Benefits of Accepting Negative Emotions

Negative emotions are an unpleasant and unavoidable part of life. These feelings often stem from the difference between expectations and reality. When negative emotions creep in during holidays, birthdays, and other events where people are expected to feel only positive emotions, anxiety and distress can become enhanced. However, this doesn’t have to be the case. Studies show that accepting negative emotions, but not the situations that cause them, can lead to better overall psychological health.

Parenting is hard, and negative emotions aren’t uncommon—for parents or children. Parents are especially susceptible to comparing themselves to what they see on social media and TV or even comparing themselves to what they think they should be feeling. Responding negatively to these emotions can allow negative feelings to take hold and turn into long-term issues such as anxiety or depression.

According to research by Emily Willroth, “People who habitually judge unpleasant emotions such as sadness and anger as inappropriate or negative are more likely to experience anxiety and depression than those who are more accepting of these types of emotions.” Basically, accepting negative emotions and understanding that these emotions don’t represent a permanent state of being but are instead temporary and fleeting can help you maintain a healthier state of mind.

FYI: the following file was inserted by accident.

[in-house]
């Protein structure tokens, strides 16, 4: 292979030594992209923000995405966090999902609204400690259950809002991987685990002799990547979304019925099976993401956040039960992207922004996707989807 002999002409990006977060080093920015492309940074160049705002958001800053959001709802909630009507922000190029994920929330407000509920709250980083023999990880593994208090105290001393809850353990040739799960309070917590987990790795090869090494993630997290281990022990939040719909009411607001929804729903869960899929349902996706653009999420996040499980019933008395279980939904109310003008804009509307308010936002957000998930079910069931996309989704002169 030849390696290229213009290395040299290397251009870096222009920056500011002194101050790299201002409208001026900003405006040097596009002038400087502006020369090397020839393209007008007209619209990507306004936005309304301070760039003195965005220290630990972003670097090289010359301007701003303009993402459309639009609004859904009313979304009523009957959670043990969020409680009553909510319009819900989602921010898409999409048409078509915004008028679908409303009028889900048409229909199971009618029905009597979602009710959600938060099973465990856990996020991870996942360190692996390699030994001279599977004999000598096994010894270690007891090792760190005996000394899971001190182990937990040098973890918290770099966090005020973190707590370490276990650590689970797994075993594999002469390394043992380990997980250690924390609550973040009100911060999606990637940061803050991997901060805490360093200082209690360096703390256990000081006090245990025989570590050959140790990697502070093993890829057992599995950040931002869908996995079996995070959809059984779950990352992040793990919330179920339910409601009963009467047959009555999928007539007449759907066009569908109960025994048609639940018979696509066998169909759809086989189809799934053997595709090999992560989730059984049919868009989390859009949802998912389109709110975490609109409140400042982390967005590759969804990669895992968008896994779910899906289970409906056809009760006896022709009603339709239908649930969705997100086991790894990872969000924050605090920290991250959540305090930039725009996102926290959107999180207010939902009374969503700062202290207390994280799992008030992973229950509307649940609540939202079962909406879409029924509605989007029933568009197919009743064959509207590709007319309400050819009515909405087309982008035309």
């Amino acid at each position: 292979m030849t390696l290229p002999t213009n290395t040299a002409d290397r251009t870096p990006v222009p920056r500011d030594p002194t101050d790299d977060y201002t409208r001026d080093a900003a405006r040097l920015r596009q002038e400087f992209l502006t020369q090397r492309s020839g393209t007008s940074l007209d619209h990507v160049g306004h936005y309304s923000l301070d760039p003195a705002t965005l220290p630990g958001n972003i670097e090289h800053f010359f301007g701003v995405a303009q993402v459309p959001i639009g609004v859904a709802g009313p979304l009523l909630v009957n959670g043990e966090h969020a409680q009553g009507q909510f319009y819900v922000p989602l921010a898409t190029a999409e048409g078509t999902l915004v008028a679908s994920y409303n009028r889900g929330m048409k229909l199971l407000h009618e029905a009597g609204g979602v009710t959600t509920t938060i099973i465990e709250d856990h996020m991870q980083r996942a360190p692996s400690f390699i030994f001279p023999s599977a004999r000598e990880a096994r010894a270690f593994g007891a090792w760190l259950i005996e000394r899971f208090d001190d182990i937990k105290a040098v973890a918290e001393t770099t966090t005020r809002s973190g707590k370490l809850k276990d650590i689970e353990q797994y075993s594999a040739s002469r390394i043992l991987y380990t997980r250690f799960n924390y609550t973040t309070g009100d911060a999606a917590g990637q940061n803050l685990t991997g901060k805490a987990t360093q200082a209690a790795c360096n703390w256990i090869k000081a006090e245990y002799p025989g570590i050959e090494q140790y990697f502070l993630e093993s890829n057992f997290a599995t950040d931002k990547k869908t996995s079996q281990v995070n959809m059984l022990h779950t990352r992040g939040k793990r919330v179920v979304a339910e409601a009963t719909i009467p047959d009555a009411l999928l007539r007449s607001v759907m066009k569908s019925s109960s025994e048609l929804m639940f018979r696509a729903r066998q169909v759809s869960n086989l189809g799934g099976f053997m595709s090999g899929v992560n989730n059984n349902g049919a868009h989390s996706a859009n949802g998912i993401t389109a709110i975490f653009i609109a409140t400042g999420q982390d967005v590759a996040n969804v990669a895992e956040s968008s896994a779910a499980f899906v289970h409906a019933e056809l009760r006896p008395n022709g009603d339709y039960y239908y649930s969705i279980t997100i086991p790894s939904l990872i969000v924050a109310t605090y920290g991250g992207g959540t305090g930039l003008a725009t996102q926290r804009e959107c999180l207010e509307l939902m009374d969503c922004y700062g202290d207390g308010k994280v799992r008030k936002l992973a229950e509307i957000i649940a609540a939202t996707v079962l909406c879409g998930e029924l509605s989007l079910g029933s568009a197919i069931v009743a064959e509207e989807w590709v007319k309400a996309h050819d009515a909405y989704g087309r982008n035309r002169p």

The benefits of understanding and applying this knowledge for parents can be significant, especially if you’re someone who struggles with these issues. This information is also applicable to your children. Much of the negative behavior displayed by children stems from being unable to handle negative emotions.

Teach children that it is OK to feel bad or experience negative emotions when something happens that they don’t like. Understanding that these feelings are temporary and won’t last forever can help them to better regulate their emotions. Keep in mind that accepting negative emotions doesn’t mean you accept the situations that cause them.

“It’s OK and often beneficial to try to change the situations that give rise to negative emotions,” Willroth says. “For example, you might make changes to a busy holiday schedule so that you feel less overwhelmed, or you might set boundaries with your family to reduce feelings of sadness or anger.”

Though it’s much easier said than done, accepting negative emotions and understanding that the associated feelings will pass can help with your overall mental health and well-being. Teaching your children to do the same will help them grow up more mentally resilient.

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